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When I got my last haircut, the hair stylist and I talked about our favorite candy. It turned out to be one of the few things we have in common.
For both of us Reese’s Peanut Butter Cups are our guilty pleasure. The combination of chocolate and peanuts is irresistible.
Many people share our preference. The Snickers bar is the biggest selling candy bar, and Hershey’s Reese’s Peanut Butter Cup is number two, according to AskMen.com.
I almost completely stopped eating any candy when I took my diabetes seriously- too much sugar.
That’s why I was so excited to read in an article in diabetes magazine a few month’s ago that there is now a sugar-free version of Reese’s Peanut Butter Cups. But I looked in vain for it.
Yesterday I finally found my favorite candy in my local drugstore. The first thing I noticed is that the label says it is low glycemic and has 5 grams of fiber.
The second thing I noticed was that somehow one of the cups was in my mouth. It tasted great – every bit as goo...
Peanut butter crackers have just the right amount of carbohydrate and protein for a quick diabetes snack. Not to mention they are Josh’s favorite snack. A nice pre-wrapped six pack of peanut butter crackers provides anywhere from 16 to 20 grams of carbohydrate and the protein and fat slows the absorption making it a great snack.
But now our favorite packaged food may harbor salmonella. There is a nationwide peanut butter recall affecting peanut butter snacks. The focus of the FDA investigation is the voluntary recall by Peanut Butter Corp of America in Blakely, Georgia . Yesterday the FDA expanded their original January 13th warning. See yesterday's press release here “Because identification of products subject to recall is continuing, the FDA urges consumers to postpone eating commercially-prepared or manufactured peanut butter-containing products and institutionally-served peanut butter until further information becomes availa...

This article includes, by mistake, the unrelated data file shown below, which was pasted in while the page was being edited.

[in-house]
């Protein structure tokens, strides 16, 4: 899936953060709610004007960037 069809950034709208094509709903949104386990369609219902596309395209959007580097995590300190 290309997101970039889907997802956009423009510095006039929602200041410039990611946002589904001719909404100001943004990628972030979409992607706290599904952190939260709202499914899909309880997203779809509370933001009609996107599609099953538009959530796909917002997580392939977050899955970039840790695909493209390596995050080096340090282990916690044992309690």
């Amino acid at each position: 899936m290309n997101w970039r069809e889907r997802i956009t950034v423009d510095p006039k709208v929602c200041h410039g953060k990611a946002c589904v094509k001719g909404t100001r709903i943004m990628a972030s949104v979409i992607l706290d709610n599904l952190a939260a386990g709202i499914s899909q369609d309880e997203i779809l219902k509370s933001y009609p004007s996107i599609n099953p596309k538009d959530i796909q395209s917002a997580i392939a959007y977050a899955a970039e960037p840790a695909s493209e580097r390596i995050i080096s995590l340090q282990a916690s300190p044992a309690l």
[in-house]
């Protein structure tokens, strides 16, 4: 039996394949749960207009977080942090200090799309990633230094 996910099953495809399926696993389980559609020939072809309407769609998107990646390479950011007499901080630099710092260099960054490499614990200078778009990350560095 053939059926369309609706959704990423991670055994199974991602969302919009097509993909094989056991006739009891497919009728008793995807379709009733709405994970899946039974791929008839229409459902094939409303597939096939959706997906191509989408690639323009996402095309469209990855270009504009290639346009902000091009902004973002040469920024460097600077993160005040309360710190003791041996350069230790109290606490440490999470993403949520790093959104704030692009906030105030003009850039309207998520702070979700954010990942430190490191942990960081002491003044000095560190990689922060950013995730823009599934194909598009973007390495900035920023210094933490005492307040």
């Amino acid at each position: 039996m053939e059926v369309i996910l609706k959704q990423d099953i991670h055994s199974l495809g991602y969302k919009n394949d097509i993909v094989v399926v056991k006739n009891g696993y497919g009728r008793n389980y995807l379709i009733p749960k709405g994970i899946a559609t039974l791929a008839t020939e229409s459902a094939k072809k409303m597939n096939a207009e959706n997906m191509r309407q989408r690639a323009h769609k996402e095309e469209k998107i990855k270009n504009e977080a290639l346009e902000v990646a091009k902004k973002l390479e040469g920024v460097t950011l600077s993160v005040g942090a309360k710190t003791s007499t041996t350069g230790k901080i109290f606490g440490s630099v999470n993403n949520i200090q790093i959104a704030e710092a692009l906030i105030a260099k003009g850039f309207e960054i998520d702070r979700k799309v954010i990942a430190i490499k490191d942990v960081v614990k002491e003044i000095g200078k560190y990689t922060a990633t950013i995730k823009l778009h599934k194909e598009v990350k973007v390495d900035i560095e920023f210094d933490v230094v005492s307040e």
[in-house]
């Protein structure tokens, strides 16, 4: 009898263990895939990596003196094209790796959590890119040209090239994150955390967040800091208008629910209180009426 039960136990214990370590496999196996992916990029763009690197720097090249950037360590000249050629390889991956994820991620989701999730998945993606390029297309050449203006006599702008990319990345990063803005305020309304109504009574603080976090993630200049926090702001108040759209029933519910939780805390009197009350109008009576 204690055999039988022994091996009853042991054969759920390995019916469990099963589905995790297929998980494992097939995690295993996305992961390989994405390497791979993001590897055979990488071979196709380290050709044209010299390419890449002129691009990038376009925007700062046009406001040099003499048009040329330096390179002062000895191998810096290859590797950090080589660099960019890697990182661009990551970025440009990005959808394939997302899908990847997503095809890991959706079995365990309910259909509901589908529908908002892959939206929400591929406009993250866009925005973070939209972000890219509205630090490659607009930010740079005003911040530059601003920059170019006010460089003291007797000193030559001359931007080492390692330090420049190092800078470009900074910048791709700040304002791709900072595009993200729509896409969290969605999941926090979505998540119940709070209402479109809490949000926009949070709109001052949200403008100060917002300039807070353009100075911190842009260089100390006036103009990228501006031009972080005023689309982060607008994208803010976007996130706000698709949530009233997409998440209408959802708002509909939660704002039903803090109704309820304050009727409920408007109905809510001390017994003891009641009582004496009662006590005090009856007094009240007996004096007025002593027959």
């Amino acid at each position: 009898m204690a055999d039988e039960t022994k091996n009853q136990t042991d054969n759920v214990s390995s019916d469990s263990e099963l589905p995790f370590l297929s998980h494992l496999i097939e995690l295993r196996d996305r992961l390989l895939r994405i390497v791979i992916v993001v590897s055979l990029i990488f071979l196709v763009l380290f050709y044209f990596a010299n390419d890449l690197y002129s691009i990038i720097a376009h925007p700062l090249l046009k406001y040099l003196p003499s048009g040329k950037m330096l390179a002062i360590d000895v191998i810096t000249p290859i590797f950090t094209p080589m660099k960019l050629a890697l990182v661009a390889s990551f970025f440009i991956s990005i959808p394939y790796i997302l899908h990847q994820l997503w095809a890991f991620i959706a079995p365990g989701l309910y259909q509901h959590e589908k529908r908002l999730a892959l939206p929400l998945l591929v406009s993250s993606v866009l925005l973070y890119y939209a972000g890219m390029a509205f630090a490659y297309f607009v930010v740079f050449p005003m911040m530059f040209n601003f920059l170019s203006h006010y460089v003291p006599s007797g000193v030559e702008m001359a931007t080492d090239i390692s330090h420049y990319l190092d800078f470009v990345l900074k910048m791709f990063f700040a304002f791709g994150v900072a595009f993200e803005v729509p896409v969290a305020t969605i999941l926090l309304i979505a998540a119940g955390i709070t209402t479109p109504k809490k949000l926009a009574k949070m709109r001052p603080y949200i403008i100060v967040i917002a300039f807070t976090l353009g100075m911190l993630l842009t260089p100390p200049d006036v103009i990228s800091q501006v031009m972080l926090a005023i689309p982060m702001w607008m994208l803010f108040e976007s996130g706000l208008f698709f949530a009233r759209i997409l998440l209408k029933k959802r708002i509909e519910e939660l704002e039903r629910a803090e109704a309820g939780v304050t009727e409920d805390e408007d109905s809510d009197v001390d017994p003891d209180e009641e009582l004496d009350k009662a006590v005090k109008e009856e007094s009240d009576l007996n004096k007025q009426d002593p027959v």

As I travel around the country speaking about caregiving and Alzheimer’s, I often hear the most heartwarming stories about late-in-life love. Visiting an Adult Day Care Center last year, I observed a group of seniors (with mild dementia) getting ready for their afternoon walk. A lovely lady with the rosiest cheeks and name to match, Rose (80-ish), gushed as she pointed out her new boyfriend to me, whispering about their budding romance and completely giddy about how wonderful he was.Still handsome at 87, Alfred grinned ear-to-ear, tipped his cowboy hat and carefully helped with her coat, all the while gazing lovingly into her aged eyes. I took the time to walk with them, just to be able to savor their joy. It was plain as day that they were as smitten as any teenagers in the first blush of love.I instantly flashed back to the lovebirds of my high school, Tom and Carol, who shared their locker below mine and who were so in love, always leaning against the lockers gazing into each othe...
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